As Joel tries to calm down, he says he’s looking for his brother; a woman from the group rides forward and asks for a name. And pretty soon, they’re all — Joel and Ellie included — riding back to a gated settlement that houses what seems like a thriving, laid-back community known as Jackson. Wait… who’s that bearded guy working on a construction project in the middle of town? “Tommy!” Joel yells. The brothers Miller quickly approach each other, ending with a desperate hug that nearly undoes Joel. “The f–k you doing here?” Tommy says, but he’s clearly happy to see his sibling. “Came here to save you,” Joel replies as they laugh and embrace some more.

MAZEL TOV! | While Ellie and Joel inhale a meal, she peppers Tommy and the woman who questioned them — whose name is Maria (and who’s played by Rutina Wesley, True Blood) — about why they nearly killed them and why there are more than a few bodies littering the grounds outside the compound. Tommy dismisses it as “all bark” to keep them safe, even if that’s not how those outside the walls perceive them. “A bad reputation doesn’t mean you’re bad,” he adds, and Joel — author of I Do Bad Things Because These Are Bad Times — looks slightly taken aback. We soon learn that Tommy and Maria are married, news that both surprises and discomfits Joel.

Outside, Maria and Tommy show off their little piece of post-apocalyptic heaven. Jackson has a school, a multifaith house of worship, sewage and water systems and electricity, which they draw from the dam. The 300 residents share everything, including animals and greenhouses. “So, uh, communism,” Joel says judgingly. Maria easily agrees that they live in a commune, and yeah, they’re communists. Then she ferries Ellie away so the brothers can talk.



| The Miller men go to the bar, which is empty, and catch up. Joel lets Tommy believe that Tess is still alive, saying she’s “fine” when asked. He lies that Ellie is the daughter of “some Firefly mucky-muck.” Tommy says the base they’re looking for is at the University of Eastern Colorado, but the trip between there and Jackson is incredibly dangerous. So Joel asks him to come along… and Tommy says nope.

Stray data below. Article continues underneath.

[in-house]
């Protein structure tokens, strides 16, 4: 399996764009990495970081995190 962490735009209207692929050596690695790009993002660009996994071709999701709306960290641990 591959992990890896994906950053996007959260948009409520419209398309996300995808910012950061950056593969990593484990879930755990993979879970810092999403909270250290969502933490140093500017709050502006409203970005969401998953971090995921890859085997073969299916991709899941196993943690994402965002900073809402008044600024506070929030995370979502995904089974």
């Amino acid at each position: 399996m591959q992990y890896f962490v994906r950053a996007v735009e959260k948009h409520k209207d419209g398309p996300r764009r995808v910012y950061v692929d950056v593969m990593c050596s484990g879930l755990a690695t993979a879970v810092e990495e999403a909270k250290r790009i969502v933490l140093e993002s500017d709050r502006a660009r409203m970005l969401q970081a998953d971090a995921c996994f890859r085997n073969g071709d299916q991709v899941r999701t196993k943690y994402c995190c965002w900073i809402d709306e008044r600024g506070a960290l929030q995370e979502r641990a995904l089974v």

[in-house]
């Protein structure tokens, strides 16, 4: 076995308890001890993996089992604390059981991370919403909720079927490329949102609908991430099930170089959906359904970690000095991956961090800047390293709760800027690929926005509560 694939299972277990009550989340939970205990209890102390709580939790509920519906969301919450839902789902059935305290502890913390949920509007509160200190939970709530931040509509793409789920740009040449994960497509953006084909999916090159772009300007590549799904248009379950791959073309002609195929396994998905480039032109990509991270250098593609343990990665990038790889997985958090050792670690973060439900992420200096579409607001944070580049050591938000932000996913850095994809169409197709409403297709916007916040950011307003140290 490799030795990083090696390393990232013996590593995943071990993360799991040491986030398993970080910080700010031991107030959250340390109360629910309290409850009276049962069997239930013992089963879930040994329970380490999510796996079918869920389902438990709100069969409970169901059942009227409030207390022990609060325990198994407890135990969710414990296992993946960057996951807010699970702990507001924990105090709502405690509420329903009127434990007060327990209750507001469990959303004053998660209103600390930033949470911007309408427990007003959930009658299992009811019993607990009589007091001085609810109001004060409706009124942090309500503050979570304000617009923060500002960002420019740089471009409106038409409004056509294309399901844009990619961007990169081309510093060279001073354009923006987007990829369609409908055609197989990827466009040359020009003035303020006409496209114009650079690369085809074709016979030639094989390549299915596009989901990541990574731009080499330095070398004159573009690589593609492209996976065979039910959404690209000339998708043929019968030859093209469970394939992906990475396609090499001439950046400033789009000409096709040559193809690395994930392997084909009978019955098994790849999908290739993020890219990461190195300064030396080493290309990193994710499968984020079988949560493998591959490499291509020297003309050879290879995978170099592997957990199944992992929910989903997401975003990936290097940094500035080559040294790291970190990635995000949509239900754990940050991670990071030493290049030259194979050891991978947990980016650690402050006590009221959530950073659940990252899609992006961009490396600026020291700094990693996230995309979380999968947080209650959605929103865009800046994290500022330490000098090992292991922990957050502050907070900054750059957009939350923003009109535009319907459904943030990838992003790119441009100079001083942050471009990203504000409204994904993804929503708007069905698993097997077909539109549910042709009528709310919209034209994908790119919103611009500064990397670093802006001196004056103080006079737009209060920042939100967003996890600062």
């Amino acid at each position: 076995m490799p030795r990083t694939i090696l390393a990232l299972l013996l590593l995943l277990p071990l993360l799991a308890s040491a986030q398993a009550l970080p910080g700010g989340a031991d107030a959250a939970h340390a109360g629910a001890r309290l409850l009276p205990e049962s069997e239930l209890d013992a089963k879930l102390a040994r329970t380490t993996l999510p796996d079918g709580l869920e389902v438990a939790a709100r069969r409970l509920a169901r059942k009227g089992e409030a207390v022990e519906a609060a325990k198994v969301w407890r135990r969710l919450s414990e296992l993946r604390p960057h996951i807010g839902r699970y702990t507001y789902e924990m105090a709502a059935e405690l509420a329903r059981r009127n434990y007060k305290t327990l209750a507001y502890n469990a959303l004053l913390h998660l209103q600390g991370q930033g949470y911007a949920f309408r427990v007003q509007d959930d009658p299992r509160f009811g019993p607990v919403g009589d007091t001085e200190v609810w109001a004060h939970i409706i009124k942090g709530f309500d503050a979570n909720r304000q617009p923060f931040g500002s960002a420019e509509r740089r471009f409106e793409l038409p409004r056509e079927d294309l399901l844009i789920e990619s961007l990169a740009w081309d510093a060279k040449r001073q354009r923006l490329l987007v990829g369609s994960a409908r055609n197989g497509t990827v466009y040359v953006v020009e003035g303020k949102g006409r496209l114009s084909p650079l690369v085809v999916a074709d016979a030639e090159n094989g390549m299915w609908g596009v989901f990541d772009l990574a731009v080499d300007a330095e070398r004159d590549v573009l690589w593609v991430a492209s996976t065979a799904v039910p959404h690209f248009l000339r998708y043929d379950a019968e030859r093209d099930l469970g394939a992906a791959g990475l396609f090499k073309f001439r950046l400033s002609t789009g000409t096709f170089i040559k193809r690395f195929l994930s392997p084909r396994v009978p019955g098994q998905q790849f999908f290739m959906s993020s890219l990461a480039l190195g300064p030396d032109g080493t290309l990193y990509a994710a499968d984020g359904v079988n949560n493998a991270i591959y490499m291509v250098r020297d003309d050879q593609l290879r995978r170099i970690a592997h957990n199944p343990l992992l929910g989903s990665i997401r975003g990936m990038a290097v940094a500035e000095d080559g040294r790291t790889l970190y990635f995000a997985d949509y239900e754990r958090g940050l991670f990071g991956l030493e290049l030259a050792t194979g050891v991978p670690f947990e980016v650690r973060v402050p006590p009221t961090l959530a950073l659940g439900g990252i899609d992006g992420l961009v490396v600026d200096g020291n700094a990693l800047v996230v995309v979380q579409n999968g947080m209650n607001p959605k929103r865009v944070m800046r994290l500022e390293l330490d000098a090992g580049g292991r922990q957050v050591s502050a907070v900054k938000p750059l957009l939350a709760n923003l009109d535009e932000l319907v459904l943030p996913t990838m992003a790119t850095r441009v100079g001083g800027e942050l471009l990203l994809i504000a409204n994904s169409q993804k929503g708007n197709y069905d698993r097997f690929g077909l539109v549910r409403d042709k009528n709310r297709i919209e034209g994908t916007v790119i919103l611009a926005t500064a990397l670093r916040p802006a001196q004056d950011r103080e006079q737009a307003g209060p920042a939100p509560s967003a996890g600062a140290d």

Aware that the subtext is rapidly becoming the text, Joel leaps into what’s REALLY going on. “Those things I did, Tommy, those things you judge me for? I did those things to keep us alive,” he says, defensive. Tommy acknowledges that he took part in the violence in order to survive, as well — “we murdered people,” he says flat-out — but now thinks “there were other ways.” Add in the fact that Maria is a few months’ pregnant, and Tommy doesn’t want to put himself in a situation that might cause him to kill or be killed. Joel feels abandoned and lashes out: When Tommy says he feels like he’ll be a good dad, his older brother mutters a nasty, “I guess we’ll find out.” They argue. It gets ugly. “Just because life stopped for you doesn’t mean it has to stop for me,” Tommy says at one point. Eventually, Joel says he and Ellie will leave in the morning, and he takes off.

Right outside the bar, Joel thinks he sees Sarah — it’s obviously not her, just a girl who is reminiscent of her from behind — and he has another episode that has him grabbing his chest and leaning on a pole while he tries to breathe. (He eventually recovers, but… this cannot be a good thing.)

Tommy later finds Joel at the shoemaker’s workshop, and gifts him a pair of new boots as he apologizes for what he said. “I know you’re happy for me,” the younger Miller says. But Joel is already spinning at quite a clip, Tommy, so strap in for a ride on your brother’s emotional Tilt-A-Whirl. He confesses the truth about Ellie, as well as Tess’ true fate. “It was her dying wish,” he says. “What the hell was I supposed to do?”

As he talks, all of his Big Feelings about Ellie’s having to save him from the ambush kid in Kansas City come to the fore. “Five years ago, I would have destroyed him. But she had to shoot him to save me. Fourteen years old. Because I was too slow and too f–king deaf to hear him coming.” Joel is having a HARD TIME and, accordingly, Pedro Pascal is KILLING both IT and ME. He’s near tears as he admits that the fear has been coming up “out of nowhere, and my heart feels like it’s stopped.” Also: He’s having nightmares in which “I lost something. I’m failing in my sleep. That’s all I do. That’s all I’ve ever done is fail her again and again.”